“Chemical Spill Taints Charleston Water”
“100,000 Customers without Water in Southern West Virginia”
“Governor Tomblin issues State of Emergency in 5 Counties”
“State of Emergency Expanded to 9 Counties”
“President Obama Signs Federal Emergency Declaration in WV”
“300,000 told not to use tap water”
“4 Hospitalized, Thousands Still at Risk in West Virginia Chemical Spill”
“Famed Environmental Lawyer Erin Brokovitch travels to Charleston”
It took all of a few hours to render millions of gallons of water useless; unsafe for drinking, cleaning, washing; useful only for flushing toilets and putting out fires. Just a few hours to put the health and welfare of thousands in jeopardy.
Normally, when we pray for those who don’t have access to clean water, we’re thinking of people in third world countries, today we pray for our brothers and sisters just a few hours to the South.
But Delmont is no stranger to water scarcity, either. It was just a few months ago that many of you received an automated phone call notifying you that your water was not safe to drink. That bacteria in the Beaver Run Reservoir was not adequately being filtered and that you should boil your water before using it. That event created panic in the bottled water aisles of the local grocery stores, but was nowhere near the magnitude of what 9 counties in West Virginia are experiencing right now.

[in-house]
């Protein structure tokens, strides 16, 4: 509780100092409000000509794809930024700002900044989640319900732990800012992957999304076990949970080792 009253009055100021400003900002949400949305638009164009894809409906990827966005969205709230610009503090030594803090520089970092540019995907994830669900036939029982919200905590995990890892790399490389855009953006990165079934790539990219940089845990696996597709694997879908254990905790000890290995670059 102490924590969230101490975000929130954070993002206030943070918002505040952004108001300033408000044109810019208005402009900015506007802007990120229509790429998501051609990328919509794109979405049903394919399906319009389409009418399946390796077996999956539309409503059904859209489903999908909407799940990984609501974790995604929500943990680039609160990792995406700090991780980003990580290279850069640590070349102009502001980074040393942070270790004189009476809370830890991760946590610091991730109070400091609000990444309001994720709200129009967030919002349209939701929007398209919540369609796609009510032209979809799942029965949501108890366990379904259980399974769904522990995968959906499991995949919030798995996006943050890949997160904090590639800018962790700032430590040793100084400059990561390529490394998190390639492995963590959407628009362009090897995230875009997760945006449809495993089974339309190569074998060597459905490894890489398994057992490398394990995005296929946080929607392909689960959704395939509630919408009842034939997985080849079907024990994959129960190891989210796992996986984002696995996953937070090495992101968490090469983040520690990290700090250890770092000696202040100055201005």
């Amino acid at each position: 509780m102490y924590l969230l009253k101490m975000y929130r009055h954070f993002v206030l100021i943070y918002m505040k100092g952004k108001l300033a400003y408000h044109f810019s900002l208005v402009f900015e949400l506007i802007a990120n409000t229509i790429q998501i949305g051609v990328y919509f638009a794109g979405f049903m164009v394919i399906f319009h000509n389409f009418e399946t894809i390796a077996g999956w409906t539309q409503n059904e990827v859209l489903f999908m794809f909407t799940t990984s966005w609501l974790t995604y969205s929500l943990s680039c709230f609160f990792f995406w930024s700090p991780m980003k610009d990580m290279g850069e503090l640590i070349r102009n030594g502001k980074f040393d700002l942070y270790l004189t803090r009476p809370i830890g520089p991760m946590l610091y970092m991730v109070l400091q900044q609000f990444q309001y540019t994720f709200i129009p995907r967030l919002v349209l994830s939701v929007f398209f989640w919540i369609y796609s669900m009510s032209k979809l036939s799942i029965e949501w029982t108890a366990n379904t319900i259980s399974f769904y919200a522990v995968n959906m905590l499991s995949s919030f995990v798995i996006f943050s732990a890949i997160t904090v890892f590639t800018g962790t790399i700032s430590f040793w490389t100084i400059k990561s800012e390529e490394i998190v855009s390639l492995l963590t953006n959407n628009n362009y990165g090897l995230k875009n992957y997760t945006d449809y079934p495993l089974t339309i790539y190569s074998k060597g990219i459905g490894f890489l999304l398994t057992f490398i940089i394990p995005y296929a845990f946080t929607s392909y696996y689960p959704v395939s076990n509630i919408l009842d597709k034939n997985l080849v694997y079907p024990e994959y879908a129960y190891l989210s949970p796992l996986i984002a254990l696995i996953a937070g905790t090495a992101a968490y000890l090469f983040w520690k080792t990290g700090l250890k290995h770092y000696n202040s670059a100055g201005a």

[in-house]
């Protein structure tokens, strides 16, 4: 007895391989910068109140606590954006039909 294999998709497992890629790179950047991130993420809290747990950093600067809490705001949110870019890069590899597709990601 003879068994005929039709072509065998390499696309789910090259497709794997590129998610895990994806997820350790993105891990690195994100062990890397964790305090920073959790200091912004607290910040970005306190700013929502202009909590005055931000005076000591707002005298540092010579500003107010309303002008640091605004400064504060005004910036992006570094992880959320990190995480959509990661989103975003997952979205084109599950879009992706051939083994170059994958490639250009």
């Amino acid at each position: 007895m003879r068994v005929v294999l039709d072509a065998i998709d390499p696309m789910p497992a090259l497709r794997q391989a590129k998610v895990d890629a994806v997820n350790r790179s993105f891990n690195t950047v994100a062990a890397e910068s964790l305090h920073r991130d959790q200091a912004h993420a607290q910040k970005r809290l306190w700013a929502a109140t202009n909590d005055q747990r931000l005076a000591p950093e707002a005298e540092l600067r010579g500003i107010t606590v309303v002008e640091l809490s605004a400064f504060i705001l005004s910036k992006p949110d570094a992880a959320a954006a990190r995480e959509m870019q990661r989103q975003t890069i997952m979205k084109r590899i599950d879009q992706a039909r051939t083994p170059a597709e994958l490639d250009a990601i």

And so, with chemically tainted water on the mind, I’d like to tell you another story about a very specific chemical. A chemical that is threatening our community, and even our church, at this very moment.
Now some of you may have heard of this chemical compound, but just listen for a few moments while I share with the others some critically important information about it.
Dihydrogen monoxide is a colorless and odorless chemical compound, that is also referred to by some as hydroxyl acid and hydrogen oxide. According to a reputable scientific source, its basis is the highly reactive hydroxyl radical, which is a species shown to mutate DNA, denature proteins, disrupt cell membranes, and chemically alter critical neurotransmitters. The atomic components of DHMO are found in a number of caustic, explosive and poisonous compounds such as Sulfuric Acid, Nitroglycerine and Ethyl Alcohol.”
“Sounds like any other industrial chemical!” you may say. But DHMO is worse. Even the smallest inhalation of DHMO can cause death. Exposure to it in gaseous form can cause burns, and prolonged exposure to it in solid form also causes tissue damage. DHMO causes corrosion and oxidation in many metals, and can contaminate electrical systems causing them to short circuit. It is one of the main compounds present in acid rain and is the leading cause of soil erosion throughout the world. It has killed millions throughout history and has even been known to wipe entire towns off the map.
And yet. We are exposed to it on a daily basis. And our government stockpiles it in massive quantities, piping it into every building in the country as if we don’t even notice it’s there.
But it occurs to me that I may have thrown some of you off by referring to this chemical in its long-form name. Dihydrogen monoxide, 2 hydrogen, 1 oxygen. H2O.
Some of you may have realized where I was heading with this several minutes ago, and for that, you may reward yourself with a cool glass of water before you head home today. For the rest of you, I apologize for misleading you, but it was the only way to get you engaged in my story of powerful chemicals and government conspiracies. And that story was the only way to have an honest discussion about the power of water.
Because you see, water is powerful stuff.